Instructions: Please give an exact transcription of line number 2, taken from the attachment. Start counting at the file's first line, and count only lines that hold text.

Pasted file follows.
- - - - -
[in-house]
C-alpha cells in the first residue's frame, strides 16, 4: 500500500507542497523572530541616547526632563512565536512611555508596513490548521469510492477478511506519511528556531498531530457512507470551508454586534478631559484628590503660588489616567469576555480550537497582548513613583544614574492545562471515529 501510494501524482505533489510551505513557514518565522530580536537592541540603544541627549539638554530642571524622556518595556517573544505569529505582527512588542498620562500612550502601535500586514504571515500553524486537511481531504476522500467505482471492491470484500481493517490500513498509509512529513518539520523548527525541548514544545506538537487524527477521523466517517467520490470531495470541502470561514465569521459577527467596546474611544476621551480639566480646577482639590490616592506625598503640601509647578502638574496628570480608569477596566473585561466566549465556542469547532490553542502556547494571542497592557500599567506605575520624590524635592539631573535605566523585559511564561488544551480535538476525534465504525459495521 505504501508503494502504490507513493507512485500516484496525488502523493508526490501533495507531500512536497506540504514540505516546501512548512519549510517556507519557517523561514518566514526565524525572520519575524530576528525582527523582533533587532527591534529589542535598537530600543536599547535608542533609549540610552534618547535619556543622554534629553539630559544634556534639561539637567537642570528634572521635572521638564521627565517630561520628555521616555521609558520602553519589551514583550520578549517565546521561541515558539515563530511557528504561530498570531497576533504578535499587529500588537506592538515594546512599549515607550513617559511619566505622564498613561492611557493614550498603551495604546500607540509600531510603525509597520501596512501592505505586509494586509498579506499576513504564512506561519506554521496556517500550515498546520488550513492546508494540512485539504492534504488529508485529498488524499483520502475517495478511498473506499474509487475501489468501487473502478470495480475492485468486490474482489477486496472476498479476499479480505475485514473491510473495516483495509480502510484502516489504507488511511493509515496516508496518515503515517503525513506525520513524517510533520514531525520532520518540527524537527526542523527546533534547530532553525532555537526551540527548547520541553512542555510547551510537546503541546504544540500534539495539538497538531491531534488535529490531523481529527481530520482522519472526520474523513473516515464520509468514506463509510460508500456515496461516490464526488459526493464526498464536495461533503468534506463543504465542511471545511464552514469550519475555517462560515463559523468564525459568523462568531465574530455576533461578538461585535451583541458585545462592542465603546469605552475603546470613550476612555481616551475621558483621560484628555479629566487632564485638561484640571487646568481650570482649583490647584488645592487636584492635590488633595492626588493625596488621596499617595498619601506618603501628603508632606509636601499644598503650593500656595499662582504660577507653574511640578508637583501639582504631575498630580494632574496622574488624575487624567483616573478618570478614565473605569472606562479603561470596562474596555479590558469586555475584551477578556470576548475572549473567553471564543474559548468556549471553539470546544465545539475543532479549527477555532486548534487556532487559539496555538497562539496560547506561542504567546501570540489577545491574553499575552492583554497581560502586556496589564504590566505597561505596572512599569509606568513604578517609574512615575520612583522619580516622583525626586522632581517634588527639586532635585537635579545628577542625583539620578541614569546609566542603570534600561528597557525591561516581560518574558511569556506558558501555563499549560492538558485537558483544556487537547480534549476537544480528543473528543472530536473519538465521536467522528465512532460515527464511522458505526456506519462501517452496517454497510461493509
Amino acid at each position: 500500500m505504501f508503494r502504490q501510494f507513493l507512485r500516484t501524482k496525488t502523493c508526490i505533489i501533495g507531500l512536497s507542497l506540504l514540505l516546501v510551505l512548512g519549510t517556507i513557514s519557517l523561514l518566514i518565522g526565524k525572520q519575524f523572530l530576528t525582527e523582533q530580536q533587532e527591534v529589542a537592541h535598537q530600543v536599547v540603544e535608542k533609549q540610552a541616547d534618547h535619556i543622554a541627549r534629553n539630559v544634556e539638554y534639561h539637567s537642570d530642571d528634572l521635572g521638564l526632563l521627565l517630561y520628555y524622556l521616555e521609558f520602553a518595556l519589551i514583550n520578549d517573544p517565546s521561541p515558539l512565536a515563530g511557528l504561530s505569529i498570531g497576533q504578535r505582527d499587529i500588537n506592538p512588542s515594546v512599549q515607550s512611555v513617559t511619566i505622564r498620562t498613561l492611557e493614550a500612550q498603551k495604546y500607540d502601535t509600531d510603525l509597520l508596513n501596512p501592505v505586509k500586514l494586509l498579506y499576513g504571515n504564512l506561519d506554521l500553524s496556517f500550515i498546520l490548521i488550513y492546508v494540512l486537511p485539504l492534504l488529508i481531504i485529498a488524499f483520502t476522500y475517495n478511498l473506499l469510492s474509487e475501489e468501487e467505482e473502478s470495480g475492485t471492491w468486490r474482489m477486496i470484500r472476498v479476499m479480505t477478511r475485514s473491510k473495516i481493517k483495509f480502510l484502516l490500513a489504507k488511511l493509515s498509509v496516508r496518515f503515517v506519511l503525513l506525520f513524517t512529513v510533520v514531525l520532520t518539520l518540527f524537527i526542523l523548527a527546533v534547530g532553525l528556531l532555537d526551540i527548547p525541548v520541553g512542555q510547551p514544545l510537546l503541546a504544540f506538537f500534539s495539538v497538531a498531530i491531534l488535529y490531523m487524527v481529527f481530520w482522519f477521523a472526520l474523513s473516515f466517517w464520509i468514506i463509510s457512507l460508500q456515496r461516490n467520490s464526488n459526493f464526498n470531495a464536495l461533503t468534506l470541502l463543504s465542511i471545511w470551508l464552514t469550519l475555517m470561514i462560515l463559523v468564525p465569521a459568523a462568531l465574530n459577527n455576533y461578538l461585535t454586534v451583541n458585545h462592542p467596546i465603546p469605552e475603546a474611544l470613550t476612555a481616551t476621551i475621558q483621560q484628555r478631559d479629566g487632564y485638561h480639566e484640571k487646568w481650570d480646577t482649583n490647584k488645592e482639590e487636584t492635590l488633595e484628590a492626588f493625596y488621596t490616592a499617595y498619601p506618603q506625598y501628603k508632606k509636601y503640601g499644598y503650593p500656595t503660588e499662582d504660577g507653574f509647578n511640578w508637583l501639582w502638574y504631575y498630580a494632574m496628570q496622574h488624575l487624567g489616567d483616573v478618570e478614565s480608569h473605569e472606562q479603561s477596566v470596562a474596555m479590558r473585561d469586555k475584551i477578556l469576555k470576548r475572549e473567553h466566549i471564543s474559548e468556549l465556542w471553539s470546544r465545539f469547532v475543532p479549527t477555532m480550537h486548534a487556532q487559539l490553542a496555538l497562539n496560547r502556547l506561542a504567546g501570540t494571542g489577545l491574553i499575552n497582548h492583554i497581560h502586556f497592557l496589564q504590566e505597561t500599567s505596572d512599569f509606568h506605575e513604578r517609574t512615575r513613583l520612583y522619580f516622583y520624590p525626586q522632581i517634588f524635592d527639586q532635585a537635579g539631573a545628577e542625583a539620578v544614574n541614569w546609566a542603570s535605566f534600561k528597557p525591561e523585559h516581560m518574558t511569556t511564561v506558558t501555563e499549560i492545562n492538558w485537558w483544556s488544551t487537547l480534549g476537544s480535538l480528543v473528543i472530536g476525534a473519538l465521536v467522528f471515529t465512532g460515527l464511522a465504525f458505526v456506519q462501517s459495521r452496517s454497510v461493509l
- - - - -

C-alpha cells in the first residue's frame, strides 16, 4: 500500500507542497523572530541616547526632563512565536512611555508596513490548521469510492477478511506519511528556531498531530457512507470551508454586534478631559484628590503660588489616567469576555480550537497582548513613583544614574492545562471515529 501510494501524482505533489510551505513557514518565522530580536537592541540603544541627549539638554530642571524622556518595556517573544505569529505582527512588542498620562500612550502601535500586514504571515500553524486537511481531504476522500467505482471492491470484500481493517490500513498509509512529513518539520523548527525541548514544545506538537487524527477521523466517517467520490470531495470541502470561514465569521459577527467596546474611544476621551480639566480646577482639590490616592506625598503640601509647578502638574496628570480608569477596566473585561466566549465556542469547532490553542502556547494571542497592557500599567506605575520624590524635592539631573535605566523585559511564561488544551480535538476525534465504525459495521 505504501508503494502504490507513493507512485500516484496525488502523493508526490501533495507531500512536497506540504514540505516546501512548512519549510517556507519557517523561514518566514526565524525572520519575524530576528525582527523582533533587532527591534529589542535598537530600543536599547535608542533609549540610552534618547535619556543622554534629553539630559544634556534639561539637567537642570528634572521635572521638564521627565517630561520628555521616555521609558520602553519589551514583550520578549517565546521561541515558539515563530511557528504561530498570531497576533504578535499587529500588537506592538515594546512599549515607550513617559511619566505622564498613561492611557493614550498603551495604546500607540509600531510603525509597520501596512501592505505586509494586509498579506499576513504564512506561519506554521496556517500550515498546520488550513492546508494540512485539504492534504488529508485529498488524499483520502475517495478511498473506499474509487475501489468501487473502478470495480475492485468486490474482489477486496472476498479476499479480505475485514473491510473495516483495509480502510484502516489504507488511511493509515496516508496518515503515517503525513506525520513524517510533520514531525520532520518540527524537527526542523527546533534547530532553525532555537526551540527548547520541553512542555510547551510537546503541546504544540500534539495539538497538531491531534488535529490531523481529527481530520482522519472526520474523513473516515464520509468514506463509510460508500456515496461516490464526488459526493464526498464536495461533503468534506463543504465542511471545511464552514469550519475555517462560515463559523468564525459568523462568531465574530455576533461578538461585535451583541458585545462592542465603546469605552475603546470613550476612555481616551475621558483621560484628555479629566487632564485638561484640571487646568481650570482649583490647584488645592487636584492635590488633595492626588493625596488621596499617595498619601506618603501628603508632606509636601499644598503650593500656595499662582504660577507653574511640578508637583501639582504631575498630580494632574496622574488624575487624567483616573478618570478614565473605569472606562479603561470596562474596555479590558469586555475584551477578556470576548475572549473567553471564543474559548468556549471553539470546544465545539475543532479549527477555532486548534487556532487559539496555538497562539496560547506561542504567546501570540489577545491574553499575552492583554497581560502586556496589564504590566505597561505596572512599569509606568513604578517609574512615575520612583522619580516622583525626586522632581517634588527639586532635585537635579545628577542625583539620578541614569546609566542603570534600561528597557525591561516581560518574558511569556506558558501555563499549560492538558485537558483544556487537547480534549476537544480528543473528543472530536473519538465521536467522528465512532460515527464511522458505526456506519462501517452496517454497510461493509